Attaching Data Collection Information to Goals



Last week I shared how I write Stellar IEP Goals and got tons of questions from you all about how I attach Data Collection Sheets to my IEPs.  I know that we all use different IEP systems.  The system I use allows me to upload files to the IEP, so I attach lists and data collection pages when I hold an IEP.  I am not sure how all IEP systems work, so I don't know if you can upload files, but worst case scenario... you can put the data collection sheets in the students file.



As I stated in my post on IEP goals, I always think about how I'm going to keep data when I write a goal.  If I don't know how I'm going to measure a goal, I don't write it.  Goals need to be measurable.

There are different kinds of data sheets I regularly use in my classroom.  I have both task analysis and discrete trial data that I keep regularly.


I typically use task analysis data when I am teaching a routine or an academic skill with many steps and when we are teaching through the fading of prompts.  These types of data sheets really vary from program to program, but take a peek at this arrival routine data I use in my classroom.  Click on the picture for your FREE copy of this data sheet!

As you can see, I have laid out each step of the arrival routine in our classroom and I am able  to track each step through prompting.  If you peek down at the bottom you'll see that I have laid out the teaching strategy (forward chaining) for my staff and I to reference as we are teaching the skill.  This makes sure that everyone is on the same page when the routine is being taught in our classroom AND that our teaching is consistent.  It's tough to learn a new routine when each staff member has a different expectation.  Not anymore!

When I am attaching data that will be taught though Discrete Trial Teaching, the sheets look a little different.  I attach what I call my data summary sheet to the IEP.  This is a sheet I recently made for a student who has a goal to learn Sight Words (click the picture to download the sheet!).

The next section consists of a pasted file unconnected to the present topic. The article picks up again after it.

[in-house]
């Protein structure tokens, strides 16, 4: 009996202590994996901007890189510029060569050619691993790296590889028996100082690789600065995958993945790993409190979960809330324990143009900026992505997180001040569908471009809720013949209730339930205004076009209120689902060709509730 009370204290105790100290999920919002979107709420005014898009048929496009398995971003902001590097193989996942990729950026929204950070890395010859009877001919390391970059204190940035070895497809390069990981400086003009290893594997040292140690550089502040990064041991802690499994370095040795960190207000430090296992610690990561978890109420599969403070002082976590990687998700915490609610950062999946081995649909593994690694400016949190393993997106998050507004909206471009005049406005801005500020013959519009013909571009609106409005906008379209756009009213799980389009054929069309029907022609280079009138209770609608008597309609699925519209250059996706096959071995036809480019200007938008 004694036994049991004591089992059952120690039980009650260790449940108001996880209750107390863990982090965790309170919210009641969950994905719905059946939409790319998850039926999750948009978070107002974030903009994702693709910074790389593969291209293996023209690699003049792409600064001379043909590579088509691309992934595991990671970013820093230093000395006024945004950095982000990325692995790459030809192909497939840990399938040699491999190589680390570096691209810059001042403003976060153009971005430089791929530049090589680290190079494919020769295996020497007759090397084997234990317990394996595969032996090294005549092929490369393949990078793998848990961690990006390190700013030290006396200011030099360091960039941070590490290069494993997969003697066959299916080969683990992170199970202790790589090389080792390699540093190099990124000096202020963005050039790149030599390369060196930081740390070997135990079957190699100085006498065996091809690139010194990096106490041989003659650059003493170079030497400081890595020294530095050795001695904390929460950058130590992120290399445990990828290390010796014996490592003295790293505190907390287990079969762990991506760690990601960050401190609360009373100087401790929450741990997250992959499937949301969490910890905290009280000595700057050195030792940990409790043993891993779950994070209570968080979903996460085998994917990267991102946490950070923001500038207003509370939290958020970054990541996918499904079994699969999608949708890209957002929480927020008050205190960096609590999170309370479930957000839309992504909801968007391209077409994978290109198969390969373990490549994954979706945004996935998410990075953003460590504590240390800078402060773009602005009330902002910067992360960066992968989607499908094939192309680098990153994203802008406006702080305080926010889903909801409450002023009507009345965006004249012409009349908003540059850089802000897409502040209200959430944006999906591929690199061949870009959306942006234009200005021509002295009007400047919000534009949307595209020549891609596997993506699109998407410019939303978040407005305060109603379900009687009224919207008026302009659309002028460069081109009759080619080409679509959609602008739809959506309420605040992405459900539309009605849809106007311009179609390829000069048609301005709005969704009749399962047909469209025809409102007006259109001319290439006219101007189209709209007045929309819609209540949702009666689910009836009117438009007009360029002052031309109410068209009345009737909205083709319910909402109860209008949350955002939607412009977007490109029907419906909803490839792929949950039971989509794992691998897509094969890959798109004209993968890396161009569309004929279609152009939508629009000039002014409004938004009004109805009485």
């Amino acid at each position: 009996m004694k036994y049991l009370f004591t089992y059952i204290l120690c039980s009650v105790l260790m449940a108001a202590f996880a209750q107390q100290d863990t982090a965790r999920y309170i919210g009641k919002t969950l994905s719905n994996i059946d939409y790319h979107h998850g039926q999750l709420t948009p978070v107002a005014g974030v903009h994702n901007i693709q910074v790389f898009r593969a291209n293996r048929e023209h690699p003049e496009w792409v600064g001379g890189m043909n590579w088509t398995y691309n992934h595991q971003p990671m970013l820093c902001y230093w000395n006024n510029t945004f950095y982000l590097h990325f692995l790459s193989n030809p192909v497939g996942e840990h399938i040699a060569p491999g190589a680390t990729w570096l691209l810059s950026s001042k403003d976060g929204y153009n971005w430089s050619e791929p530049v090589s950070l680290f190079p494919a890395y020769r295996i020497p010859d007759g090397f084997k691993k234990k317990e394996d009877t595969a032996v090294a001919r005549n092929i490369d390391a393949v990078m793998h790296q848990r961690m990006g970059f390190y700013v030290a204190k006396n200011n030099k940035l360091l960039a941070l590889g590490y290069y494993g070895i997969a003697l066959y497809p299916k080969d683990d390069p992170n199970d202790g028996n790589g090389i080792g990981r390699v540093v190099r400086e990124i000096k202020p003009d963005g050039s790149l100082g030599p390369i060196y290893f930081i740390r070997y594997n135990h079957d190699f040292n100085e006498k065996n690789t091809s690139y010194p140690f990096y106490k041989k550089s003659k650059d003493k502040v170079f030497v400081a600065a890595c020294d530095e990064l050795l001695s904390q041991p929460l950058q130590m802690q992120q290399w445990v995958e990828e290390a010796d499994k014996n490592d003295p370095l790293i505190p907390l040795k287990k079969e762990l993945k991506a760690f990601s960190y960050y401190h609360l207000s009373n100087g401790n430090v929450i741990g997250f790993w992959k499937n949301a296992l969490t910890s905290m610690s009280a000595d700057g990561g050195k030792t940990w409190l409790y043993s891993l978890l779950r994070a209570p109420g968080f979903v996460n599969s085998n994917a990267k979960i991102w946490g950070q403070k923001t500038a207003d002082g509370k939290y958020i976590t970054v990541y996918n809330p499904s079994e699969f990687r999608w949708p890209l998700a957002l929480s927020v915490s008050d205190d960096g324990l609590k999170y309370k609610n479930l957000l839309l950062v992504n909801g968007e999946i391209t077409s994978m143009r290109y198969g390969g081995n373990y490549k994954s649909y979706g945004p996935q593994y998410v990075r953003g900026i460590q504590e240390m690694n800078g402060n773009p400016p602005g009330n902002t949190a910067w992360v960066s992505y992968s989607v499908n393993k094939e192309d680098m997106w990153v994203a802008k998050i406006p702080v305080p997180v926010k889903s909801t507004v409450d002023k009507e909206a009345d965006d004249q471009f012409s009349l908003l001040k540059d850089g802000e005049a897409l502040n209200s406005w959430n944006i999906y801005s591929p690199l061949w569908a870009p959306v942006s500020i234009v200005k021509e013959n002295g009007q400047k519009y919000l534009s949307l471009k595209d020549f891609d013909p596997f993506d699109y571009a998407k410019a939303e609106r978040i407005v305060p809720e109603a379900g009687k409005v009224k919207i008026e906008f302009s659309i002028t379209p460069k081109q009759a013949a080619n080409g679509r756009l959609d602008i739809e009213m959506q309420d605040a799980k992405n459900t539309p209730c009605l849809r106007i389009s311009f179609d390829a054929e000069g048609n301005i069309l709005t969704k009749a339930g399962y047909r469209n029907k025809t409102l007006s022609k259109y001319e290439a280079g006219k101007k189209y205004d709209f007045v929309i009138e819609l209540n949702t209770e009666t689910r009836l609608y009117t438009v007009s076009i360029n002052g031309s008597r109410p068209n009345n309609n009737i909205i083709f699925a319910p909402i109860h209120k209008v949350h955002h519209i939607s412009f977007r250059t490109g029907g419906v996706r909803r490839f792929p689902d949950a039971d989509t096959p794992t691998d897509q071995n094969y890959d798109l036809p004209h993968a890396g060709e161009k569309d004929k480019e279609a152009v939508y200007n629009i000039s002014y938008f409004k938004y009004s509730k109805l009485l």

You can see that I have provided a lot of information with this data summary sheet.  Not only does everyone know which words this student is expected to learn how to read, but the reader can also see the teaching strategy that will be used.  This student will be taught how to read sight words by first matching the words, then receptively identifying the word, and finally reading the word aloud.

I hope you can see that when I write goal for a student and immediately create data collection procedures, I have also laid out a teaching procedure for my students.  I have taken their areas of need an created an immediate teaching plan.  In my IEP system, these data sheets are immediately uploaded to the website and serve as a reference to anyone with access to the student's IEP.  If your IEP system does not work this way, have no fear!  You can easily create these files and place them in the students file or begin working from them immediately!

How do you plan for data collection?  I'd love to hear!  Drop me a comment and let me know.



3 comments

  1. These are awesome! I love how detailed they are! So much better than my checklists!

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    Replies
    1. Thanks for the comment Karyn. I usually put in a little more work in the beginning to draft my data sheets, but I am a fan of anything super easy to report on. I can peek at the task analysis data and quickly see how many prompts were needed. Makes it so easy!

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  2. Do you have a blank data collection sheet that I could tailor to my students goals?

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